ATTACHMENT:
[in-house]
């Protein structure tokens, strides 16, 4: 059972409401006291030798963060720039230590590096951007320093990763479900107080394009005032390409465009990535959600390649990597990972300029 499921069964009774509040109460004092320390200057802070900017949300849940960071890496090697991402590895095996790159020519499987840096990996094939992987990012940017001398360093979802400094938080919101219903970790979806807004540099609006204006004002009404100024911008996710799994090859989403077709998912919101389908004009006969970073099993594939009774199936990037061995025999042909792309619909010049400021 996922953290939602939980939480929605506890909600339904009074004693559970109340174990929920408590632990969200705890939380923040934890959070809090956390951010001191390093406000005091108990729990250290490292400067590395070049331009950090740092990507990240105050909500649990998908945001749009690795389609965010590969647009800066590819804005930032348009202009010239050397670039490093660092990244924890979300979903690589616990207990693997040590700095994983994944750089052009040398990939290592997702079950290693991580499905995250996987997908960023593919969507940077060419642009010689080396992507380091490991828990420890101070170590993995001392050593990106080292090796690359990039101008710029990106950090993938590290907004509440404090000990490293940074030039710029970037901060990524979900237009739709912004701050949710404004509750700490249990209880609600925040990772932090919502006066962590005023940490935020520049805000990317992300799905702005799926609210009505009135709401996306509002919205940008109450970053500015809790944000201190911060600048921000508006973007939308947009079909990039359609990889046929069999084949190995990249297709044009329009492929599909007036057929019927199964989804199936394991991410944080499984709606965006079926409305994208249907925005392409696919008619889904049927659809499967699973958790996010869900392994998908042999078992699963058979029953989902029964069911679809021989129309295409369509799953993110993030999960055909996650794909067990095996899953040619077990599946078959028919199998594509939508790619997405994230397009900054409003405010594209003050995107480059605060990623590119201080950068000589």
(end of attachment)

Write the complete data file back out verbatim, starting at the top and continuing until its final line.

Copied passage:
[in-house]
């Protein structure tokens, strides 16, 4: 059972409401006291030798963060720039230590590096951007320093990763479900107080394009005032390409465009990535959600390649990597990972300029 499921069964009774509040109460004092320390200057802070900017949300849940960071890496090697991402590895095996790159020519499987840096990996094939992987990012940017001398360093979802400094938080919101219903970790979806807004540099609006204006004002009404100024911008996710799994090859989403077709998912919101389908004009006969970073099993594939009774199936990037061995025999042909792309619909010049400021 996922953290939602939980939480929605506890909600339904009074004693559970109340174990929920408590632990969200705890939380923040934890959070809090956390951010001191390093406000005091108990729990250290490292400067590395070049331009950090740092990507990240105050909500649990998908945001749009690795389609965010590969647009800066590819804005930032348009202009010239050397670039490093660092990244924890979300979903690589616990207990693997040590700095994983994944750089052009040398990939290592997702079950290693991580499905995250996987997908960023593919969507940077060419642009010689080396992507380091490991828990420890101070170590993995001392050593990106080292090796690359990039101008710029990106950090993938590290907004509440404090000990490293940074030039710029970037901060990524979900237009739709912004701050949710404004509750700490249990209880609600925040990772932090919502006066962590005023940490935020520049805000990317992300799905702005799926609210009505009135709401996306509002919205940008109450970053500015809790944000201190911060600048921000508006973007939308947009079909990039359609990889046929069999084949190995990249297709044009329009492929599909007036057929019927199964989804199936394991991410944080499984709606965006079926409305994208249907925005392409696919008619889904049927659809499967699973958790996010869900392994998908042999078992699963058979029953989902029964069911679809021989129309295409369509799953993110993030999960055909996650794909067990095996899953040619077990599946078959028919199998594509939508790619997405994230397009900054409003405010594209003050995107480059605060990623590119201080950068000589």